PlayStation’s next-generation console ticks all those boxes, starting with an AMD chip at the heart of the device. (Warning: some alphabet soup follows.) The CPU is based on the third generation of AMD’s Ryzen line and contains eight cores of the company’s new 7nm Zen 2 microarchitecture. The GPU, a custom variant of Radeon’s Navi family, will support ray tracing, a technique that models the travel of light to simulate complex interactions in 3D environments. While ray tracing is a staple of Hollywood visual effects and is beginning to worm its way into $10,000 high-end processors, no game console has been able to manage it.
Audio improvements will be a big focus, Wired continued. While “ray tracing” is primarily used for graphics, Cerny notes it can have audio benefits. ““It’s all the same thing as taking a ray through the environment,” he said. It might help players hear small, subtle sounds coming from sneaking-around enemies, for example. “With the next console the dream is to show how dramatically different the audio experience can be when we apply significant amounts of hardware horsepower to it,” said Cerny.
Cerny didn’t give more details about PlayStation 5's VR capabilities, but did note that “VR is very important to us,” adding that the current PSVR headset will work with the upcoming console.
Sony execs are avoiding calling it the “PlayStation 5, instead preferring “next-gen console,” even though every prior model followed the same naming pattern. The PlayStation 4 was released in 2013, seven years after the launch of the PlayStation 3. Should the PlayStation 5 release in 2020, as we’ve reported, then it too will wind up having been Sony’s lead console for seven years.
While Google, Microsoft and, to an extent, Sony have all promoted game-streaming services of late, concrete details confirming the new Sony console reaffirm that the model of owning a box to play games isn’t going away any time soon.
The AMD chip also includes a custom unit for 3D audio that Cerny thinks will redefine what sound can do in a videogame. “As a gamer,” he says, “it's been a little bit of a frustration that audio did not change too much between PlayStation 3 and PlayStation 4. With the next console the dream is to show how dramatically different the audio experience can be when we apply significant amounts of hardware horsepower to it.”
The result, Cerny says, will make you feel more immersed in the game as sounds come at you from above, from behind, and from the side. While the effect will require no external hardware—it will work through TV speakers and visual surround sound—he allows that the “gold standard” will be headphone audio.
One of the words Cerny uses to describe the audio may be a familiar to those who follow virtual reality: presence, that feeling of existing inside a simulated environment. When he mentions it, I ask him about PlayStation VR, the peripheral system that has sold more than 4 million units since its 2016 release. Specifically, I ask if there will be a next-gen PSVR to go alongside this next console. “I won't go into the details of our VR strategy today,” he says, “beyond saying that VR is very important to us and that the current PSVR headset is compatible with the new console.”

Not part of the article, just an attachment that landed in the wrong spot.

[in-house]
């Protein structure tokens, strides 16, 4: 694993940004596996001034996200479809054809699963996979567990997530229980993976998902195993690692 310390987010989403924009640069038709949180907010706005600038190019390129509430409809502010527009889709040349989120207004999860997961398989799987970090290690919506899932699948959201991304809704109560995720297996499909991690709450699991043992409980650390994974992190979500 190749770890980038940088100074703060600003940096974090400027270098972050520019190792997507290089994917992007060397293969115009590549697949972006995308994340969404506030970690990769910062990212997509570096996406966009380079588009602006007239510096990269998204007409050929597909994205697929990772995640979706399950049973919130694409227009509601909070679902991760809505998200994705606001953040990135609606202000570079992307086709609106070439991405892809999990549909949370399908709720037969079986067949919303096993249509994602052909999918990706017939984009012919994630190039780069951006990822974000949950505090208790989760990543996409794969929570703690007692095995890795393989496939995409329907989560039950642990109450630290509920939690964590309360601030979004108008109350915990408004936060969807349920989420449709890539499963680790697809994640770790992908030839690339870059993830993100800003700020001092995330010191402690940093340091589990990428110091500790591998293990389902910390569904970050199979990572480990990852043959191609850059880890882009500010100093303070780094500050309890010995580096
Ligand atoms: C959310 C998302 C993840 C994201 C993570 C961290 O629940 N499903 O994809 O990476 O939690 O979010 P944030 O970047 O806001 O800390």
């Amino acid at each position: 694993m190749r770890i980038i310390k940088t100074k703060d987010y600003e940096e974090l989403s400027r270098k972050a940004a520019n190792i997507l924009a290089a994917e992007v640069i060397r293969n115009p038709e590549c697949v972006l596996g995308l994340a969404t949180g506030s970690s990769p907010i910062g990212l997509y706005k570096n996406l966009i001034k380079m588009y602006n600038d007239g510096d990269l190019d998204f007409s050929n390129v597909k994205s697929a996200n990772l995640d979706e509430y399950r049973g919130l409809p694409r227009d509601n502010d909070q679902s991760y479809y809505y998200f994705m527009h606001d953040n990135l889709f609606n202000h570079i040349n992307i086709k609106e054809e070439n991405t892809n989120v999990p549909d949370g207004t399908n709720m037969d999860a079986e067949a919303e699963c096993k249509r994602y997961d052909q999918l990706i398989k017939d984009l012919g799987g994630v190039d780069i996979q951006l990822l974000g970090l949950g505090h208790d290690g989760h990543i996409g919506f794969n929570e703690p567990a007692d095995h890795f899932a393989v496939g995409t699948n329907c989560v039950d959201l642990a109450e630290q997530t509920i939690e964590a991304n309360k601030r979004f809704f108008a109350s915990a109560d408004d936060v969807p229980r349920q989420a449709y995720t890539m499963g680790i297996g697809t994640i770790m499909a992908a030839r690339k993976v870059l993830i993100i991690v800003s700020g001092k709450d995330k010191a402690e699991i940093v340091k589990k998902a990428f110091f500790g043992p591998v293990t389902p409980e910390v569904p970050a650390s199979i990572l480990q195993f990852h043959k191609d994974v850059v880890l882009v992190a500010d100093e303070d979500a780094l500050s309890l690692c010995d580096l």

So. New CPU, new GPU, the ability to deliver unprecedented visual and audio effects in a game (and maybe a PSVR sequel at some point). That’s all great, but there’s something else that excites Cerny even more. Something that he calls “a true game changer,” something that more than anything else is “the key to the next generation.” It’s a hard drive.
This also, might as well, confirms that PSVR 2 is in development and supported for the long haul and expect a possible announcement later this year at least features wise for the console at least.
On April 17 2019 01:28 Plansix wrote:
Yeah, but the PS3 was like $600 at launch and filled with nightmare tech. This system looks fine, I'm just concerned about the buy in price at launch. That really sets the tone for the system going froward. Graphics don't concern me that much because, frankly, we are kinda running up against the limits of what developers can do at a reasonable cost with the current tech.
Since they clearly state the PS5 will be backwards compatible it would make sense for developers to do what Persona 5 did and release for both consoles more or less at once with different settings. They still have to do it for the Xbox and Nintendo differences.
So you could end up with a scenario of extended lifetime on PS4 (for all but in house titles) if you want to go the cheap route or be an early adapter for better performance. The normal setup for computer gamers for decades now.